the very idea of obligatory daily or regular attendance was absent or at least unenforced. The DEO’s officials also reported that any inquiries into the proper implementation of the scheme and distribution of funds are conducted only if there is a complaint against a school. and once sent. and the like are unknown to students and local society. different levels of administration exercise control over lower ones only through the slow document cycle and as the DEO official pointed out earlier. They experience a greater sense of security and returns on educational investment. (http://nitishspeaks.html) Debroy. it can postpone distribution. As long as the school keeps maintaining that it has not received funds and places blame on the official administration. Bihar’s Virtuous Cycle. Before the scheme was implemented. and is celebrated as a “qualified success” in the media. Of course. going to school only three days a week was perceived as satisfactory attendance and social convention. or local society. this transparency measure has mostly aesthetic significance. this discretion can be leveraged for considerations such as commission from the store. On the government’s end. poor accountability measures leave problems such as gaps in allotments and delays in transfer of funds unexamined and unexplained. The scheme does not call for any information to be made publicly available: for example. the distribution of beneficiaries’ funds in a public ceremony. otherwise. For students. Of course. especially among girls. this is also more plausible in rural areas where distances between schools and between the school and the DEO’s office in the district headquarters is significant and informal channels stifled. To reinforce it and make it effective. students. it suffices as proof. The process does not have any formal means of enforcing accountability on the administrative bureaucracy by school staff. date and amount of funds received by the school. From interviews with teachers. the value of the bicycle lies not only in the convenience it offers but also and more interestingly. leaving no loopholes for beneficiaries to confront the school staff with. Indian Express. they also admitted that “fraud might be happening in rural areas”. and public disclosure of other information such as enrollment data and funds received. August 2010. due to only such partial disclosure required by the scheme’s process.indianexpress. the collection and sending of purchase invoices and distribution of beneficiaries’ funds in a public function.html) Swaroop. Vijay. Student-supplied proofs of distribution such as invoices from local bicycle stores and signatures upon receipt of funds could easily be forged. Within officialdom. The measure for transparency at the school level. Perhaps the most important and apparent impact of the scheme qualitatively is a conceptual change in students’ understanding of their attendance requirement. The state’s gesture through these schemes is given great importance in households and the evidence of its significance lies in the development of certain progressive norms.5 The tangible nature and visibility of Bihar’s cycle schemes construct a powerful image of young girls in uniform cycling together to school every day and suggests deeper. Thus. Bibek.com/news/a-bicycle-built-formany/721798/) . Parents report that receipt of the state sponsored bicycle greatly encourages them to send their wards to school daily and ensure regular attendance. the scheme’s process places measures for accountability of the school staff to the government only in such documentation. They directly attribute this “sense of change” to the bicycle and the ethos of the state sponsoring it. April 2010. allowing increased independence to their daughters and sons that extends beyond going to school.com/2010/08/08221239/Bihar8217svirtuous-cycle. as an object of their own proprietorship and liberation. qualitative benefits than quantifiable increases in enrollment and attendance alone.blogspot. (http://www. A Bicycle Built for Many. the two process based check against misappropriations at the school level. beneficiaries. Live Mint. failsafe. (http://www. December 2010. While all Principals interviewed claimed that misappropriation was impossible.purchase bicycles only from it.com/2010/04/mukhyamantri-balika-cycle-yojna. are weak. it appeared that prior to receiving cash for a bicycle.livemint. Further. the class enrollment information. 4 QUALITATIVE IMPACT The Mukhyamantri Cycle Yojana is purported to have significantly decreased dropout rates. “lower authority never questions higher authority”. too is flawed. and their parents. In homes where parents do not explicitly encourage or perhaps even discourage their children from leaving the house (even for 5 Chief Minister Nitish Kumar’s blog post on Mukhyamantri Balika Cycle Yojana. the distribution of funds in a public ceremony should come alongside mandatory.
With a relatively inexpensive and simple welfare scheme. students articulate that the bicycle gives them greater powers to negotiate with their parents. They run errands for the household and socialize by going over to friends’ houses. The much-valued bicycle thus seems central to social interactions and gives the students a feeling of commonality. the expensive gap between outlays and impact will be borne by their student beneficiaries. This is particularly so at the Standard IX or high school level where enrolment comes at a significant opportunity cost such as informal employment or marriage. Bihar’s bicycle schemes exemplify effective policy design and serve as a useful template for other states to mirror. . This phenomenon is perhaps best observed at KDS Girls High School. Such increased exposure translates into important psycho-social development. By directly addressing this difficulty. The general observation is that the scheme has been exceptionally effective to that end. The first of these pertains to high school enrolment and retention. Students cycle to coaching classes and engage in supplementary learning in subjects such as Computers and Spoken English. the state achieves greater efficacy because of the ownership exercised by the students as they gain leverage in favor of continued education. Until the kind of political acumen and planning that devised these schemes works to reform the logistics upon which successful implementation depends. Ownership of the bicycle lends benefits to beneficiaries even outside the context of school. quantitative studies were underway to determine the precise effect the scheme has had on enrolment rates. By addressing students directly and making them the beneficiaries (instead of going through channels of family or guardians) and making schools the point of deployment enables such positive social effects to arise and tethers the scheme to greater success. Guardians and parents observe that their daughters display greater interest in their education and hold higher ambitions than before. one factor that remarkably stuck out was that owning something seems to substantially translate into strong personal investment in the actions so incentivized. Kasba. The bicycle acts as a liberating agent and instills in beneficiaries greater self-confidence. Teachers and parents note that the bicycle has inspired a feeling of excitement with regards to coming to school in students. Seemingly simple incentives. and similar societal restraints. like gaining a free bicycle – perhaps those students’ only ‘self-owned’ property – can have transformative effects because of psychological and social associations that are made. Siblings too make use of the scheme-delivered bicycle. Within a few years of their inception. sitting on them with their tiffin boxes open. In interviews with beneficiaries. seriously come in the way of incentives to continue school enrolment. and empowers them socially. At the time of writing this paper. Leaving home on their own and increased social interactions has helped beneficiaries lose some of their inhibitions and made them “smarter” at conversation. The second lesson is that. gender discrimination. they have achieved a significant and verifiable impact. the Bihar state government leaves us with four significant lessons. socializing and even riding their cycles together for the period of a short break. by offering the scheme directly to student beneficiaries. This becomes especially important in constituencies that are mired by poverty. Beneficiaries discover greater incentive to go to school as cycling together with classmates facilitates a new social space. The third insight that this experience offers is that benefits are often not restricted to quantifiable paybacks such as increased enrolment but are extended into psycho-social realms where they have the capacity to transform relationships and inculcate progressive values. However. the archaic functionaries and administrative channels of the state plague even this new order of welfare initiatives. Situating such a scheme in regions where seemingly straightforward logistical problems. 5 CONCLUSION Bihar’s bicycle experience is interesting in many ways. such as the lack of conveyance to cover the distance to the local school. especially in girls and students in madrassas. where girls reveal an interesting dynamic by flocking over collectively to the corner of the school’s campus where bicycles are parked. There is an important ‘visual’ element as well where the very picture of girls riding together on bicycles across long distances offers a regular and accepted sign of ‘progress’ and positive government intervention. the state enables students to continue enrolment and keeps them from dropping out.school). independence. who now maintain regular attendance even during months of peak summer or heavy rain.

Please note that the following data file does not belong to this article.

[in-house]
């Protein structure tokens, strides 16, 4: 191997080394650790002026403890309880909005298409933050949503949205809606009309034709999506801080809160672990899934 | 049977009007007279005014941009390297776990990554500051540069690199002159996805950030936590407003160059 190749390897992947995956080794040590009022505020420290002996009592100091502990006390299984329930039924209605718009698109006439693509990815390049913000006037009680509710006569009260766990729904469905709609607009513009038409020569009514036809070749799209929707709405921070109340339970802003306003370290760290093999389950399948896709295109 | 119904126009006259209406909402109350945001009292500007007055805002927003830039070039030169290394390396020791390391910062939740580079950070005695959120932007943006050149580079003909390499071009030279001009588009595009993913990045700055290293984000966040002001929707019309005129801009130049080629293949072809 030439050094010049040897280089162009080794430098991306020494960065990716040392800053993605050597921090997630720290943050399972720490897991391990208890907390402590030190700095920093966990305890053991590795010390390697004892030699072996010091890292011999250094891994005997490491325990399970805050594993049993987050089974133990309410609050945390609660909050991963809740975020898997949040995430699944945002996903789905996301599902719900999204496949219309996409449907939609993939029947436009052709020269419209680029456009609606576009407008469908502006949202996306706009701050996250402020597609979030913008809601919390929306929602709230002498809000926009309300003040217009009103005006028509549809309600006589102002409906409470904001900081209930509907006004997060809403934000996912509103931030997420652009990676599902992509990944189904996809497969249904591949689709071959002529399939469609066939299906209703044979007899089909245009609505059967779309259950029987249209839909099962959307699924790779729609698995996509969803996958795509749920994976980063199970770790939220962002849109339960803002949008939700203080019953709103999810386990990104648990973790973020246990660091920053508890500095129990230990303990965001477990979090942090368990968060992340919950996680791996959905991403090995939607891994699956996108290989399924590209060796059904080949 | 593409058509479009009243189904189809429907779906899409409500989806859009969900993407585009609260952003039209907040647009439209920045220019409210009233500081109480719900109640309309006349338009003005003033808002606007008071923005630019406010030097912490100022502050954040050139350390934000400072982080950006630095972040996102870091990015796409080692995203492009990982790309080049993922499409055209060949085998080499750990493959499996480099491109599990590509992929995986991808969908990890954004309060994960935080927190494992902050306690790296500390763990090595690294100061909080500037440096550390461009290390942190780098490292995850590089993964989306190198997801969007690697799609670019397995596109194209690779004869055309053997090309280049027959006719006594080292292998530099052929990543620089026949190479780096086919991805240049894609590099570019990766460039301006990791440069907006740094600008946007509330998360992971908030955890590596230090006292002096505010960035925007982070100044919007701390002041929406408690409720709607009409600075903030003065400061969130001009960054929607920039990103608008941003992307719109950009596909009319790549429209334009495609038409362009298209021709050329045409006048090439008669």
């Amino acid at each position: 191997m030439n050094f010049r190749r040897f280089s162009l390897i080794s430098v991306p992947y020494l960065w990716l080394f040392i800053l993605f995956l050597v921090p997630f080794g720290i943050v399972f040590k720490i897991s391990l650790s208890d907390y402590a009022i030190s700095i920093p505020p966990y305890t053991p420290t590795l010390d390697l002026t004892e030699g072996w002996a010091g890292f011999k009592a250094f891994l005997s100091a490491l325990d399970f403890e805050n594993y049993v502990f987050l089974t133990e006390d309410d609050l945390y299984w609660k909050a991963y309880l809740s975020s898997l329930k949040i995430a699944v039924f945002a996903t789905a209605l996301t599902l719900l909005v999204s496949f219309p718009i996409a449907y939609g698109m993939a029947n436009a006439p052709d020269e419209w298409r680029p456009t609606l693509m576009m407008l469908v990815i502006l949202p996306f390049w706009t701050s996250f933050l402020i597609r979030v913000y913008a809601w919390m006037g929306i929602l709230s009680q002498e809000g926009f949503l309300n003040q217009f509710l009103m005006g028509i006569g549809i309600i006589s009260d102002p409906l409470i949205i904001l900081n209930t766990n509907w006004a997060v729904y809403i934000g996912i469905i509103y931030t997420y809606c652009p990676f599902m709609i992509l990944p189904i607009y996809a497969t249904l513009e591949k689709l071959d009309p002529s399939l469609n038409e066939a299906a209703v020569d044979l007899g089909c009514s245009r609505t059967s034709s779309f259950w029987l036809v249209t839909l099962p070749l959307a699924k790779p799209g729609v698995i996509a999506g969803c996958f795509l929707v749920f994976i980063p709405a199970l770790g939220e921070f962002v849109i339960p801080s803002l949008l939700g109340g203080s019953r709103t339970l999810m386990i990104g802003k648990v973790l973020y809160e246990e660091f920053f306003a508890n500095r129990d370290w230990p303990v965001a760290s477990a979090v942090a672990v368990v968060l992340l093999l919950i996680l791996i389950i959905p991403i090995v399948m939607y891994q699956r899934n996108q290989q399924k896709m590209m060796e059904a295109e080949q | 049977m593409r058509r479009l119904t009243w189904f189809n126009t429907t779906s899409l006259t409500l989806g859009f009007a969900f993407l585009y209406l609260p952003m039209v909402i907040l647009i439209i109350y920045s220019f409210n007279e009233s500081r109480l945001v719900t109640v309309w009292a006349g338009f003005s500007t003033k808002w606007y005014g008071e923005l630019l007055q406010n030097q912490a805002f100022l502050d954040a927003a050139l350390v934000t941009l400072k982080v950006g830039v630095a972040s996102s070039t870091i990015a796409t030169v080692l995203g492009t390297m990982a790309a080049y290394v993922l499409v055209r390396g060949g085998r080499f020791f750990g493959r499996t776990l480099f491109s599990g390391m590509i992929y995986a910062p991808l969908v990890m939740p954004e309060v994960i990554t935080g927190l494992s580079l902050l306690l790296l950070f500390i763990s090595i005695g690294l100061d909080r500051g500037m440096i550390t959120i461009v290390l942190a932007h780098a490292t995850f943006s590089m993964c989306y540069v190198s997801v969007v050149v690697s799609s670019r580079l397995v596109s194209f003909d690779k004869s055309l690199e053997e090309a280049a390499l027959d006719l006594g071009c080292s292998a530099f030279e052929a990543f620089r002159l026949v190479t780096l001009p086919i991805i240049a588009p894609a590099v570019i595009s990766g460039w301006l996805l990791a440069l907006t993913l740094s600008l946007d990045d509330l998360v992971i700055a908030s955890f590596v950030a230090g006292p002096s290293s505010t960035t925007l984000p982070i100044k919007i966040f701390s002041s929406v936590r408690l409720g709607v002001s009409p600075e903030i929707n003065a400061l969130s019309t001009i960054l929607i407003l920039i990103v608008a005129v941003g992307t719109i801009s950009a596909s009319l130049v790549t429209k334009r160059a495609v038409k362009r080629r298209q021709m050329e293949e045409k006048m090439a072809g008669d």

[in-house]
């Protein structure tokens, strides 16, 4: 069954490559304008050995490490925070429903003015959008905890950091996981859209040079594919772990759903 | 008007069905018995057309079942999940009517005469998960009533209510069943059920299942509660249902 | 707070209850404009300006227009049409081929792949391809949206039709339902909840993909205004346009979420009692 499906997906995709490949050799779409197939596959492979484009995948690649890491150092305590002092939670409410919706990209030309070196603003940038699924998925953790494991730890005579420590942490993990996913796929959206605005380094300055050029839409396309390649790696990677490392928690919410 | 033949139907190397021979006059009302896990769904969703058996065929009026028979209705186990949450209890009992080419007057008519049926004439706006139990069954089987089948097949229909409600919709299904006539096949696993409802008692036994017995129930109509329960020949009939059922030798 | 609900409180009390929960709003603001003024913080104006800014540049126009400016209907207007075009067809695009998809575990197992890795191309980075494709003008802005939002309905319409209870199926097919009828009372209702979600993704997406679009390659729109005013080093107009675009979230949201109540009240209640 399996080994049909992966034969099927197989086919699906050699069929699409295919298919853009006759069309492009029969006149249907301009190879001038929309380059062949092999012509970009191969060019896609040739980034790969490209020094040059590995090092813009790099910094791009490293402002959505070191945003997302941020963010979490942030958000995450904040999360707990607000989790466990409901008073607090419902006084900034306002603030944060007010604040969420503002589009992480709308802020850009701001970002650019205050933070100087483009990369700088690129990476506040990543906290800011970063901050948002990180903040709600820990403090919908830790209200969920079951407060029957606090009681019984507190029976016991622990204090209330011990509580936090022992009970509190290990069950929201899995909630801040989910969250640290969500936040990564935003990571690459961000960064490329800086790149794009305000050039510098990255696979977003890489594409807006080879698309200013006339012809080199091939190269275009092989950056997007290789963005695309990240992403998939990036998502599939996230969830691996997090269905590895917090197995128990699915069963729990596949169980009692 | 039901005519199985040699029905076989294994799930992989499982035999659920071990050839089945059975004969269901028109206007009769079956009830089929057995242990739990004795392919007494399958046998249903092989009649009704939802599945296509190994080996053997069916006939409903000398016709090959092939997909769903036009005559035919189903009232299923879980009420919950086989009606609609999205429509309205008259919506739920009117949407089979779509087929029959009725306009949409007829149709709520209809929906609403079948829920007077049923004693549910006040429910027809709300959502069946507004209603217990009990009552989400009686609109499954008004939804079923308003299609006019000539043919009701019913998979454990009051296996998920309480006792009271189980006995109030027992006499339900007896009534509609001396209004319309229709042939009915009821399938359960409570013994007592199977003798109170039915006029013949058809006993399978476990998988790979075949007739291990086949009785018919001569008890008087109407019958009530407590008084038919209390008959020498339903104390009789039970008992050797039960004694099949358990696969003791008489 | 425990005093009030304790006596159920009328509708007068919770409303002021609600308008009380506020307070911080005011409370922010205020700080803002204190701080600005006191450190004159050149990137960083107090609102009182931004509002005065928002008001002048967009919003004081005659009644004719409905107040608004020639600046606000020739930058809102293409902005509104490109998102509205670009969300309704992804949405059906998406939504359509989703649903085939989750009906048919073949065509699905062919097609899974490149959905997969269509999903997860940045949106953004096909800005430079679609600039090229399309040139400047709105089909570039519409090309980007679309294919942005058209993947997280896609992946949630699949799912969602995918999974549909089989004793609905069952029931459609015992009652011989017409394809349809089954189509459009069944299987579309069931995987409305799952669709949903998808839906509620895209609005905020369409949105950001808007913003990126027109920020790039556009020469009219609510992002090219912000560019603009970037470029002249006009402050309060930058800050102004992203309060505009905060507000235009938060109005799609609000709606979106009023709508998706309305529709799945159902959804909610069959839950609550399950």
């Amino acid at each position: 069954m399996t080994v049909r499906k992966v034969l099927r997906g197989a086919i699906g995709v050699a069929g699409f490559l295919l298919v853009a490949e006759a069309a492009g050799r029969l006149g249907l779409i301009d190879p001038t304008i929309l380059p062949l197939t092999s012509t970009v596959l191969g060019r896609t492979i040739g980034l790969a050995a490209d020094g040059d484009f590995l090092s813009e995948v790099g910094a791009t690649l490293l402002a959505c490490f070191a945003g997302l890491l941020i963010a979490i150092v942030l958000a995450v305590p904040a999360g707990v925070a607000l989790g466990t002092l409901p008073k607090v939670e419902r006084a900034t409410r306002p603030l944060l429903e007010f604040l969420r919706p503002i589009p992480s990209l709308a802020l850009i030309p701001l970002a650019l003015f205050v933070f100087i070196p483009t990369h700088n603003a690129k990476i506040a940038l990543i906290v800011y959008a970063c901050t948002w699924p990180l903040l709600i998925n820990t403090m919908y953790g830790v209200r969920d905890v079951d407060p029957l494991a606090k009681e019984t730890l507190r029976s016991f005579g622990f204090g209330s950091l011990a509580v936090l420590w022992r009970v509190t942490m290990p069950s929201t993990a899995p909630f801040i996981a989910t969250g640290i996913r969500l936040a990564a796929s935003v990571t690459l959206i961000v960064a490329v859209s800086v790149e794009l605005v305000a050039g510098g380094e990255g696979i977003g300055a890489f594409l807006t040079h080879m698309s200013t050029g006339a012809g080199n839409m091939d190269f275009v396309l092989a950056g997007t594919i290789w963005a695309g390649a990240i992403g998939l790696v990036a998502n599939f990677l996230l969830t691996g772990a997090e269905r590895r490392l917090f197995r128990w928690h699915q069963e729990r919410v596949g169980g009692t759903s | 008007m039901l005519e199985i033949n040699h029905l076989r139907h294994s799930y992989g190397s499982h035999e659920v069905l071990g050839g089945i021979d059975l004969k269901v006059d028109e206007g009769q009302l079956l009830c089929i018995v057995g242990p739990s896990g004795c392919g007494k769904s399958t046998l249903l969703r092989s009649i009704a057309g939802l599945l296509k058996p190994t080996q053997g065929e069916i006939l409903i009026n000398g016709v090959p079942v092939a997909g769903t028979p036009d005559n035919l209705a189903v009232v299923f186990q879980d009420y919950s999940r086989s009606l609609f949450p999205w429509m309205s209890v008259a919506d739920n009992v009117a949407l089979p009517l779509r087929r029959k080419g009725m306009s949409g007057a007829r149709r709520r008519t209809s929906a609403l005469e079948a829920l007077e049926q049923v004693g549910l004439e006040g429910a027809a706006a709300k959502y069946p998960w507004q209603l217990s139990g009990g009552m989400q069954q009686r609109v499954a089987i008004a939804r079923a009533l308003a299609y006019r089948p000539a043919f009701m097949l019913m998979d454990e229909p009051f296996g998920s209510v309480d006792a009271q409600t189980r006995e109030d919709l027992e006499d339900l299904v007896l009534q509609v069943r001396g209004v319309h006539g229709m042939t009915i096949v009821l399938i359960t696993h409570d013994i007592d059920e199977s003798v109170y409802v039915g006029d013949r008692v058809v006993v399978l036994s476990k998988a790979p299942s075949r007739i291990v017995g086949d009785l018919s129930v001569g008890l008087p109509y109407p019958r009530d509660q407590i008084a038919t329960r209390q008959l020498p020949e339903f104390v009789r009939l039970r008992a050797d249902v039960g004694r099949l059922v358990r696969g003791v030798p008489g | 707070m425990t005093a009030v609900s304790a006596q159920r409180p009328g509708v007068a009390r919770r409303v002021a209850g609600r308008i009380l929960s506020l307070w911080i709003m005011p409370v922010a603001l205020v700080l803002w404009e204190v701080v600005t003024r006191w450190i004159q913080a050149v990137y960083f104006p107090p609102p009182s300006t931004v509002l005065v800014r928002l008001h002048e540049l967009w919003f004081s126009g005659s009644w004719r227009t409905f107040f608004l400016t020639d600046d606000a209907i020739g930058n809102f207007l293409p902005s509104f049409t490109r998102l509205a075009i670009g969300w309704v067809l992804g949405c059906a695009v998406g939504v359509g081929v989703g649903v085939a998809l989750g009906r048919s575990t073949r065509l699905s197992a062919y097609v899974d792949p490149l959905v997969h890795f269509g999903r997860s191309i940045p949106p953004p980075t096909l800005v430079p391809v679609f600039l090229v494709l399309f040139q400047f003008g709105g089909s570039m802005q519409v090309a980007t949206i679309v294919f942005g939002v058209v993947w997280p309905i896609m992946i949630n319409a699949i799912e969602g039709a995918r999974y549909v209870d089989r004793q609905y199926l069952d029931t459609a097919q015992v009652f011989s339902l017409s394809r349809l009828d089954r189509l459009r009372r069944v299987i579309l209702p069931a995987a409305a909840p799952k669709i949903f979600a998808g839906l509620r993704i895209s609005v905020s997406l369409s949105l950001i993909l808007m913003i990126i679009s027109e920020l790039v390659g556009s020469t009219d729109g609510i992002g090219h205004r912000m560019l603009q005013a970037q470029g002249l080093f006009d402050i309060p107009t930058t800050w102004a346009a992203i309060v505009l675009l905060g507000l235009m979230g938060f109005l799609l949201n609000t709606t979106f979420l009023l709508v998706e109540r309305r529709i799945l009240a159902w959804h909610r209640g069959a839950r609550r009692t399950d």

increased political mileage is gained. . By investing directly in people. in regions where corruption is a recognized norm.Finally. Further. the state or politician wins its constituents’ favor directly and perhaps more readily than by making investments that improve their lives indirectly. including measures for transparency and public accountability offers significant credibility and confidence of the people as they are together heralded into qualitative notions of ‘change’ and ‘progress’. such schemes offer high returns to political considerations and re-election. As the direct association and link between citizen and state is made.
This action might not be possible to undo. Are you sure you want to continue?